South Los Angeles was once a threatening bastion of Black Power in Southern California into which no Latino dared venture alone.
Black-brown tensions there were rare -- because so few Hispanic could be found there to upset the status quo -- until the months after the 1992 riots, sparked by the acquittal of white police officers in the Rodney King beating, when the cleanup and the rebuilding created conflicts over the fight for construction jobs.
"The riots and their aftermath opened people's eyes about the Latino presence in South L.A.," says Pasadena businessman Hector Sotomayor, who spent his early adult life in South Los Angeles. "We were no longer invisible.
Latino immigrants from Mexico and Central America had begun quietly settling in South Los Angeles, and the great immigration boom from those countries in the 1990s spawned what ultimately became a dramatic demographic transformation.
Latino immigration in South Los Angeles
Today, Latinos make up two-thirds of the population in South L.A., which has become a modern-day Ellis Island of the West Coast where Spanish is the unofficial language and Hispanics have changed the culture and pulse of the community.
"This is a huge, pivotal shift, as important as any other population change or migration we've had in the city," says Raphael J. Sonenshein, the executive director at the Pat Brown Institute at Cal State Los Angeles and an expert on racial politics Southern California.
"It affects the African-American community's sense of self as it sees a geographic core that really matters to people erode. It changes the whole sense of the neighborhood."
But that doesn't mean that the African American community has gone away. It remains in smaller numbers but fighting hard to retain its political power, which it has been able to do because so many of the Hispanics in South L.A. are either not citizens or too young to vote.
A recent City Council runoff election between a former black legislator and a Latina community activist created racial strife that eventually was publicly smoothed over by both African American and Hispanic.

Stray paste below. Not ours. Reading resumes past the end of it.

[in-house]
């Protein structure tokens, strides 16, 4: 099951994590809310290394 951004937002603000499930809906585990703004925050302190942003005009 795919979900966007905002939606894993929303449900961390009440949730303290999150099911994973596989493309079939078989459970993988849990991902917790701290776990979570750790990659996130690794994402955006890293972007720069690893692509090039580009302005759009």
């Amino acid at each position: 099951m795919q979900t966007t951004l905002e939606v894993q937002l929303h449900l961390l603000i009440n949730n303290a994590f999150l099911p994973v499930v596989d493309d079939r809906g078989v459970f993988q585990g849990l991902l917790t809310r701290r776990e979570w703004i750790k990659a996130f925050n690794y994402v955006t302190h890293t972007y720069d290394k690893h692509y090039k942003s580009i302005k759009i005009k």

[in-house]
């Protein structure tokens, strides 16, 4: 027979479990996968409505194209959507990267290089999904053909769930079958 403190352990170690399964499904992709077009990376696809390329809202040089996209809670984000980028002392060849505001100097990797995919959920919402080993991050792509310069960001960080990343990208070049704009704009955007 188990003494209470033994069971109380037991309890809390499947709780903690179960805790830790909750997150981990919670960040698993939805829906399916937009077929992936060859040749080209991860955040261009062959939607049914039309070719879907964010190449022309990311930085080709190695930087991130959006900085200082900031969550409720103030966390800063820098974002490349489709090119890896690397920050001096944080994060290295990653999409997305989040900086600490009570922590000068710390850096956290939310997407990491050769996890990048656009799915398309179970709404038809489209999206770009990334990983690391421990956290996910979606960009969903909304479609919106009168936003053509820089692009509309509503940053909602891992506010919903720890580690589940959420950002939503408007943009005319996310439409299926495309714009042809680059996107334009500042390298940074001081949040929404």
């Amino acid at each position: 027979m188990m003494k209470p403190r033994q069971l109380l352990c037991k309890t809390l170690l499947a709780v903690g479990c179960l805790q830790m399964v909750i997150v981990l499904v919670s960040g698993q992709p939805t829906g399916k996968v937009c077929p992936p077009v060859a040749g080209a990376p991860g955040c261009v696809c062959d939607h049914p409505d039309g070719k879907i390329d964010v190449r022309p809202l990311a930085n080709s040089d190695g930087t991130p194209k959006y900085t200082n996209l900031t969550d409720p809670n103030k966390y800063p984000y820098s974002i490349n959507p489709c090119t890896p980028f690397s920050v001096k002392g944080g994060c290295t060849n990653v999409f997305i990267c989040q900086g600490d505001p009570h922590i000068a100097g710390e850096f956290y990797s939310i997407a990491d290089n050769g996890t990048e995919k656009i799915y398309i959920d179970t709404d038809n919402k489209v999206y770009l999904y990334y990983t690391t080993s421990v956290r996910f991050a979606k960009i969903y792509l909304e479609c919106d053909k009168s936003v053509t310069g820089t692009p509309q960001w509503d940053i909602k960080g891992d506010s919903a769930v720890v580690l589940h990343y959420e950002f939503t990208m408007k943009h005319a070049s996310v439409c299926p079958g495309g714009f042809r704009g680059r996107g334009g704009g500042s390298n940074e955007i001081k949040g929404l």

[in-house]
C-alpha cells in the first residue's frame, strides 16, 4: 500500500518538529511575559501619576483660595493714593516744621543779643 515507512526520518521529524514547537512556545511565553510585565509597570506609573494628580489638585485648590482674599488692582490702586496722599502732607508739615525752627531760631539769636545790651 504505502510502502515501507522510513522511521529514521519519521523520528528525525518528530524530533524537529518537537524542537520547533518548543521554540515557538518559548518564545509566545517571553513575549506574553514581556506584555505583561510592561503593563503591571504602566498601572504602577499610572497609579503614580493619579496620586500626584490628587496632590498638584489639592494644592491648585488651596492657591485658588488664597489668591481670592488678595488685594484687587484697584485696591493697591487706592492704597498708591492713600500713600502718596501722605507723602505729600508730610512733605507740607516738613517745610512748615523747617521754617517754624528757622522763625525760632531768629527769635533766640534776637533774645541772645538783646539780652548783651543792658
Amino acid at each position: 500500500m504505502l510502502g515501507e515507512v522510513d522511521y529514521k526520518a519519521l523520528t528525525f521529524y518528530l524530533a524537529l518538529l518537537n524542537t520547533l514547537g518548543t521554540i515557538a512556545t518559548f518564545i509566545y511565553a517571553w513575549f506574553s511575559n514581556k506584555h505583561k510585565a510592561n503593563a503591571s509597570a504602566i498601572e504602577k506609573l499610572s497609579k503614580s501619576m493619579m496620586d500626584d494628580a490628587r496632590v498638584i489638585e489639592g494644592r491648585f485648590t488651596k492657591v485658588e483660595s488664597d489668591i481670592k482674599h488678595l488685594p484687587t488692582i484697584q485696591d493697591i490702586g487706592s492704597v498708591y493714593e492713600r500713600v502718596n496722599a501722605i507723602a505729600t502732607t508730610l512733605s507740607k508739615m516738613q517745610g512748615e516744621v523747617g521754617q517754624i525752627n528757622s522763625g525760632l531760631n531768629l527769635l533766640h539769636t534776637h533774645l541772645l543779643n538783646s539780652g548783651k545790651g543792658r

The black politician won, but the consensus seems to be that it is only a matter of time before the growing Latino numbers win out.
Understandably, some African Americans have made their own last stand.
"We're being overrun," says anti-immigration activist Ted Hayes of Choose Black America, who has led anti-immigration marches in South L.A.
"The compañeros have taken all the housing. If you don't speak Spanish they turn you down for jobs. Our children are jumped upon in the schools. They are trying to drive us out."
But, for the most part, the two communities are co-existing, even as they pursue different roads to upward mobility.
According to sociologist and city planner Eugene Grigsby, blacks have traditionally worked for big companies, the government or as utility workers and teachers.
Latinos, he says, tend to start small businesses.
"The immigrant approach to economic development (is) you start low, you work 14-15 hours, you don't pay yourself very much, but you accumulate some capital," he said.
"Then you can purchase something, you can bring some family members over, get them involved, and you can accumulate more capital."
A perfect example is Mexican immigrant Vidal Hernandez, who began his business by trying to buy a food truck.
"We didn't have enough capital," he says. "So we started renting a truck. Then we rented a second truck -- more work, but it's even better.
"Finally, we got our dream come true, like, we're buying our truck. So we are kind of like, step by step, that's what we did."
From his food trucks, the Hernandez family specializes in Philly cheese-steaks and Mexican desserts the women make.
Their first truck alone, he says, is worth more than $100,000.
And at Hernandez's food trucks today, you often find as many African Americans as Latinos waiting in line.
"The only race issue left in Los Angeles," says author and urban affairs specialist Joel Kotkin, "is how the Hispanics deal with everybody else."